Tuesday, March 31, 2009

Larceny Defined

Leeanna Rossi, a professor of criminal justice at the Western New Mexico University in Deming, NM, has now published a definition of larceny in the local paper, The Deming Headlight. We have taken the liberty of quoting her in full:

"Last week, I defined embezzlement as a crime of theft. Another crime of theft is larceny, which is closely related. Larceny can be defined as: the trespassory taking and carrying away of personal property of another with the intent to steal.

Larceny is a crime against possession. For there to be a trespassory taking, it requires the wrongful taking of property from another's possession, so that if the defendant is already in rightful possession of the property at the time she takes it for her own use, she can not be guilty of larceny. She would instead be guilty of embezzlement. The difference is she can not be in lawful possession of the property at the time of the taking.

For example, Delia contracts to sell her house to Mike. The deal also includes items such as the furniture. Delia was allowed to remain in the house until closing. Mike closes and as he is moving into the house, he sees that some of the furniture is gone. Delia admits to taking the missing furniture and later selling them. Can Delia be convicted of larceny? No, because Delia removed and sold the furniture while she was in lawful possession of those items, prior to the transfer of title. Delia may be charged with fraudulent conversion but not larceny.

The defendant, to commit larceny, must not only commit a trespassory taking but must also carry the property away. The technical term for this is "asportation." Even moving the property a slight distance is sufficient. In many courts today, merely bringing the property under your dominion and control, without physical movement, may also be sufficient.

For example, David enters Tom's car, turns on the lights and starts the engine. At that point he is arrested. If actual movement is required for asportation, then David would not be charged with larceny. However, if the requirement for asportation is only having the car under his dominion and control, David could be charged with larceny.

As with embezzlement, personal property of another may include property which is both tangible (such as an auto) and intangible items (such as stocks and bonds). One of the glaring differences between larceny and embezzlement is that a person can not commit larceny of real property.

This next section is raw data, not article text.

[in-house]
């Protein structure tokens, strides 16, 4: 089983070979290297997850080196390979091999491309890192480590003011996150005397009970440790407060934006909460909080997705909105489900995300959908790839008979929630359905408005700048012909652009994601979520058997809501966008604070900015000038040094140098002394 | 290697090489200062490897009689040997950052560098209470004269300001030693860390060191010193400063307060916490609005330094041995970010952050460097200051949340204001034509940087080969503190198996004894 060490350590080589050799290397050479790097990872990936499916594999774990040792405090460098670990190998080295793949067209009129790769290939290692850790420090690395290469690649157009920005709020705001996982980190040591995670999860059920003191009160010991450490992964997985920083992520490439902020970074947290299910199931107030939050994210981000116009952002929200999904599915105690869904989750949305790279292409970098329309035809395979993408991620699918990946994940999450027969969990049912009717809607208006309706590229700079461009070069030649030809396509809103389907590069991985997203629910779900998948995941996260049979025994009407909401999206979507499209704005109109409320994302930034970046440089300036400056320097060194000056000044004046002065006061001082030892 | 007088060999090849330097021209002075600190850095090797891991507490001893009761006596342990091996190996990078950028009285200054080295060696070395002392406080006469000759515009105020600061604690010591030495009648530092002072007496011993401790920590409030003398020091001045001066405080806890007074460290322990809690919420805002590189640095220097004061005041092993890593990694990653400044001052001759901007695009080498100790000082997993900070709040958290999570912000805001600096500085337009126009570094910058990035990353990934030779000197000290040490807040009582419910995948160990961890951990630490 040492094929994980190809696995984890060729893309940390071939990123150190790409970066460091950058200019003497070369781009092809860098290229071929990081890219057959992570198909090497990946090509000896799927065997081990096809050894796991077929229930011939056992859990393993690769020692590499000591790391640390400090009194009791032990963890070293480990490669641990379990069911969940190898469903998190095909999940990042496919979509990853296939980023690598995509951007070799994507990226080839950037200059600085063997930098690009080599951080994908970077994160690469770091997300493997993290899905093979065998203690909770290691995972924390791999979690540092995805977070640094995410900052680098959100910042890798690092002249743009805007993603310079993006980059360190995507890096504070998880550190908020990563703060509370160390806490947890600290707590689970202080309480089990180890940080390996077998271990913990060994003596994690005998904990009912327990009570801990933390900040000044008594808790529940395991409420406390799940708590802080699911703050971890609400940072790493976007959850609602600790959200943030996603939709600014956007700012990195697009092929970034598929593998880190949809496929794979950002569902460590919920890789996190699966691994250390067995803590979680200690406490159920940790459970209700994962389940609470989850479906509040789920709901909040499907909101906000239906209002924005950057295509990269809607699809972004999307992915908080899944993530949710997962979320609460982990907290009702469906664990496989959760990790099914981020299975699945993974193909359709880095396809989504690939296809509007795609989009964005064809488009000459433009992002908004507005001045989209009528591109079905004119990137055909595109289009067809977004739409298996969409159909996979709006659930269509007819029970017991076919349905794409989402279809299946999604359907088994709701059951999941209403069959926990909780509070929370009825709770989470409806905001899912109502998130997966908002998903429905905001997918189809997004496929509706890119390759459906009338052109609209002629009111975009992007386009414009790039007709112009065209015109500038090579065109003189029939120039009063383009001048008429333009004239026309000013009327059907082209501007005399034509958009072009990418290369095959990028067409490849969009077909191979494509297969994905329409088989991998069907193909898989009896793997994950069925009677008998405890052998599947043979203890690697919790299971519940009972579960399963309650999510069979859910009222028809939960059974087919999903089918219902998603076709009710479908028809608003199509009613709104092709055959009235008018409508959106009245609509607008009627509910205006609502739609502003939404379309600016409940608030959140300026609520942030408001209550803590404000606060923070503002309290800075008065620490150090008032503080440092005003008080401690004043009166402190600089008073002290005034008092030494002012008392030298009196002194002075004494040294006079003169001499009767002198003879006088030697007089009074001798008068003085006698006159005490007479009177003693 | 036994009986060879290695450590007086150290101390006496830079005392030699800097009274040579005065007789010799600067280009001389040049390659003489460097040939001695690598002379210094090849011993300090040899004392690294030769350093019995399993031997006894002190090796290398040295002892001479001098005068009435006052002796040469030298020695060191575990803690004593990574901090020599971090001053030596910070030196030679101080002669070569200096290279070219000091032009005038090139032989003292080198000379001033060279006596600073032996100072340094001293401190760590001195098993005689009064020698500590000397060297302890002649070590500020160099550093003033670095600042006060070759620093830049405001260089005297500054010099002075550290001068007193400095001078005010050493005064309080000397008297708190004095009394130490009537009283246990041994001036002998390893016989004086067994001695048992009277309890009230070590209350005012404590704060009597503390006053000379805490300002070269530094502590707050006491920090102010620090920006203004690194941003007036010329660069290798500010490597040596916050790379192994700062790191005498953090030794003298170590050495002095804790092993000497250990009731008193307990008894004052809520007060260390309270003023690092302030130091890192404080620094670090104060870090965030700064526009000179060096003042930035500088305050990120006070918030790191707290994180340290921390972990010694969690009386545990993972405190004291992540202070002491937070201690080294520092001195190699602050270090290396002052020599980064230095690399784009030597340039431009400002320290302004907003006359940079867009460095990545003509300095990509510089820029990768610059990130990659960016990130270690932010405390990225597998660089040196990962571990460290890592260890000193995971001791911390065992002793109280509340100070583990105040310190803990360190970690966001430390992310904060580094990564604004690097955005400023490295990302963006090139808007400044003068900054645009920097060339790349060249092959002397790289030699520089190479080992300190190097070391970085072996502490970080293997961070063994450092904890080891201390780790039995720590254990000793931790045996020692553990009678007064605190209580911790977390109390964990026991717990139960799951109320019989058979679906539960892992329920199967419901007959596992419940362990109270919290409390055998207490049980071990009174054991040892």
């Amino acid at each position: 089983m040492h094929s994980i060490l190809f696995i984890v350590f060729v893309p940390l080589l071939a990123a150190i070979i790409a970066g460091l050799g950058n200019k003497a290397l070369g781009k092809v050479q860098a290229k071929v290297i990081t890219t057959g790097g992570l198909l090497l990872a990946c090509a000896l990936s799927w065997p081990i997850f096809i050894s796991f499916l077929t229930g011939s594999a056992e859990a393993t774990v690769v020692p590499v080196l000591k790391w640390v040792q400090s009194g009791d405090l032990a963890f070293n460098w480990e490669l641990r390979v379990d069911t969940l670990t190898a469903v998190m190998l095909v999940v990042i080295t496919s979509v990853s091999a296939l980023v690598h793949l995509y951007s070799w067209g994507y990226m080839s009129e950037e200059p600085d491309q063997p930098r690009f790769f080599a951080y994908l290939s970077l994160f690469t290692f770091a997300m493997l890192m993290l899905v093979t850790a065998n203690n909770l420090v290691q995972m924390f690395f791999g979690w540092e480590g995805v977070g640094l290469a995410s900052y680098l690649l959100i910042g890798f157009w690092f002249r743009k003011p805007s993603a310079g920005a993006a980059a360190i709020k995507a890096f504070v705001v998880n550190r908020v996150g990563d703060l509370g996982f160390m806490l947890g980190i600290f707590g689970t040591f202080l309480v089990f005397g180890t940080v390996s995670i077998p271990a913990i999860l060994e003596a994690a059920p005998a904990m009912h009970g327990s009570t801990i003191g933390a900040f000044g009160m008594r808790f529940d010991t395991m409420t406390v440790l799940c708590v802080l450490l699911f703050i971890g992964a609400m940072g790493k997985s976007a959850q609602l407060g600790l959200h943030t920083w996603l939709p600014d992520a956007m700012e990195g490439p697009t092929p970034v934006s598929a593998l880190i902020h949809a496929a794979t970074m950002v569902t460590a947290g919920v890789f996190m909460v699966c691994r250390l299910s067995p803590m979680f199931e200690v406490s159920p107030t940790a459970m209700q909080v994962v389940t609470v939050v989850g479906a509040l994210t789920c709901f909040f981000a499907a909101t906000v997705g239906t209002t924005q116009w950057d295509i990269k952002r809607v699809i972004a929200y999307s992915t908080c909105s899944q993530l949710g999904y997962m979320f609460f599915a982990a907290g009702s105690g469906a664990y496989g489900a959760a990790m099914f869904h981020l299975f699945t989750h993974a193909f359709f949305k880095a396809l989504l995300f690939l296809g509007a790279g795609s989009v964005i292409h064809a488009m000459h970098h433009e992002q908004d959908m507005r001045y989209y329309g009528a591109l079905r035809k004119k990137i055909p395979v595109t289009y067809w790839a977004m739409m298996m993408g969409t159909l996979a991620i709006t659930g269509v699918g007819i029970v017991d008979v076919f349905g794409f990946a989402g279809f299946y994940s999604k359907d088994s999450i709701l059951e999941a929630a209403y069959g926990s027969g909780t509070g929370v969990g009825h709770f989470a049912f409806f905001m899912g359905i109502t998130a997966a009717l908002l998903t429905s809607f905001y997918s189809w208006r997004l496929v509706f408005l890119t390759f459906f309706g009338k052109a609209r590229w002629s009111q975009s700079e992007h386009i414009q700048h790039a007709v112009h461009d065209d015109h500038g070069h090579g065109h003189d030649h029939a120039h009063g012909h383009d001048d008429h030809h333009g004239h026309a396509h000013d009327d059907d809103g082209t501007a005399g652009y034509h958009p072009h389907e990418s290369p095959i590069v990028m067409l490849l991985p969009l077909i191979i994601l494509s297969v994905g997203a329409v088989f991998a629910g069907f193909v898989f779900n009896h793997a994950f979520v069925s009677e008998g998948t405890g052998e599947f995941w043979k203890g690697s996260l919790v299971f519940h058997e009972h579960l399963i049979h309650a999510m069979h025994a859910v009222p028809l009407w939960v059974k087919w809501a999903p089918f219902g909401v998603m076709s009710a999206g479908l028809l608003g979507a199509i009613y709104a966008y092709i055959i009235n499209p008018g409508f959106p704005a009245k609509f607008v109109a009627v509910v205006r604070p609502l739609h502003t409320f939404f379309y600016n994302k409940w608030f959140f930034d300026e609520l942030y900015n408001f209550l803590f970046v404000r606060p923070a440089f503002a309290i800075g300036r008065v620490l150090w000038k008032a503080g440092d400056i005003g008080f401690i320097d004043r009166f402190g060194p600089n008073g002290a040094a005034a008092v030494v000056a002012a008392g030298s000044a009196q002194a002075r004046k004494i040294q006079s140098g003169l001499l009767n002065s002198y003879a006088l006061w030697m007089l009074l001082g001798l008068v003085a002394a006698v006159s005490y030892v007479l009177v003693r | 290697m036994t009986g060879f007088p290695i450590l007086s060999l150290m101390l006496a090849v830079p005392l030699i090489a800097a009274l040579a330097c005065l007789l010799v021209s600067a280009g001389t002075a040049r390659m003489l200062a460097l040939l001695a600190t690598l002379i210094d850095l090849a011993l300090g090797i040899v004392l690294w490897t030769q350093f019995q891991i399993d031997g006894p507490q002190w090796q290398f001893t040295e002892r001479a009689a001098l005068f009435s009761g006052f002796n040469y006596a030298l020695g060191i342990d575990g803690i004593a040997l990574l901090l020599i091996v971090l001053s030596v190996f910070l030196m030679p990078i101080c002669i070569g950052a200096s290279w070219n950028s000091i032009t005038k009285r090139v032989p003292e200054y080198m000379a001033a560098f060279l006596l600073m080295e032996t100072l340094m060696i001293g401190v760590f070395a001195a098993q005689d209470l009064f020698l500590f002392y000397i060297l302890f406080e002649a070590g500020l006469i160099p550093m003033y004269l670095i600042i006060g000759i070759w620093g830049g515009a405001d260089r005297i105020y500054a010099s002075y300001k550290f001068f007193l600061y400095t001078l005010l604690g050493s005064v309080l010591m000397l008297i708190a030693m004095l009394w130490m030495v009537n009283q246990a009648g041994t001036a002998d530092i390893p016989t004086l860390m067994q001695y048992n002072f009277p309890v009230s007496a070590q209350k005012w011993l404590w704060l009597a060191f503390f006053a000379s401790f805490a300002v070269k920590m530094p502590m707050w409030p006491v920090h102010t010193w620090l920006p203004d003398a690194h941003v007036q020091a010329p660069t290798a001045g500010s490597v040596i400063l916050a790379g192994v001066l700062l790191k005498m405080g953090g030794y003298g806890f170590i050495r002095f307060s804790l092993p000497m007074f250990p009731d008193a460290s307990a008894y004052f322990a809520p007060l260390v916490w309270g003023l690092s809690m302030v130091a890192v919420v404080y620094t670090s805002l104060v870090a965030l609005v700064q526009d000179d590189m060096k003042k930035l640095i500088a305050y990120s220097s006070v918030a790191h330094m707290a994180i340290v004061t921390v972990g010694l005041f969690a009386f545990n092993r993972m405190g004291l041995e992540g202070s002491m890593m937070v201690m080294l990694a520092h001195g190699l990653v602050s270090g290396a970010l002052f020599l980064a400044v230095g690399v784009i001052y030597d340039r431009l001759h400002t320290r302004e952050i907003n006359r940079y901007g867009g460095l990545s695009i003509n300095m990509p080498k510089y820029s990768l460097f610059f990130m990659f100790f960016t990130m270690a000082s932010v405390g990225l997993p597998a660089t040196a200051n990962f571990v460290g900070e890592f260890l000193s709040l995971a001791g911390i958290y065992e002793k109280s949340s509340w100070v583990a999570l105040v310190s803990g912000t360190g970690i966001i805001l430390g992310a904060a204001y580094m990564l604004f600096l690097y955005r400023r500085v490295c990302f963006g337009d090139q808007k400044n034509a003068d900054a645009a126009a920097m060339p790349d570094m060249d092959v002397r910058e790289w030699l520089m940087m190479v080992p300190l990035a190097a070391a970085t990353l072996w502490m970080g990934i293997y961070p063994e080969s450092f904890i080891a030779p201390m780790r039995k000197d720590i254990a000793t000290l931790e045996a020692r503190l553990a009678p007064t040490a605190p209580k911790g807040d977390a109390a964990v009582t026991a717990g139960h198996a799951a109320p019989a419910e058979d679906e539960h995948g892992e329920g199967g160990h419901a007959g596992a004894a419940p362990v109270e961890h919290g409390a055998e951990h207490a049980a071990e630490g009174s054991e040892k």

Next, property taken must belong to another. There can be no larceny if the property is co-owned by the defendant and another person. However, co-owners may be charged with embezzlement or false pretenses if other aspects of these crimes are met.

Finally, the intent to steal requires that the owner be permanently deprived of the property. Intent to take property temporarily is not sufficient.

For example, Sue, a 17 year old girl, enters the house of Bill and takes his bicycle. She later testifies she took the bike to get even with Bill for something he had done and she intended to bring it back but got caught before she could do so. She was not charged with larceny because she didn't have the intent to deprive the owner of his property permanently, only temporarily. However, for temporary taking, the defendant must also have the ability to return the property to its owner. This applies when property is taken and later abandoned. Even though there is no intent to permanently keep the property which is abandoned, the defendant's ability to return it to the owner is unlikely.

Almost all states divide larceny into at least two degrees: petit and grand. Grand larceny usually qualifies where the market value is more than a specific amount. When a defendant steals several items, which together qualifies for grand larceny, but no item meets it separately, it may be decided on the circumstances behind the crime. Also, property taken at the same time from several victims will usually be charged with grand larceny because all property taken is considered as part of a single scheme."

Professor Rossi previously defined Embezzlement which we highlighted in our post here.

Read Rossi's article in The Deming Headlight here.

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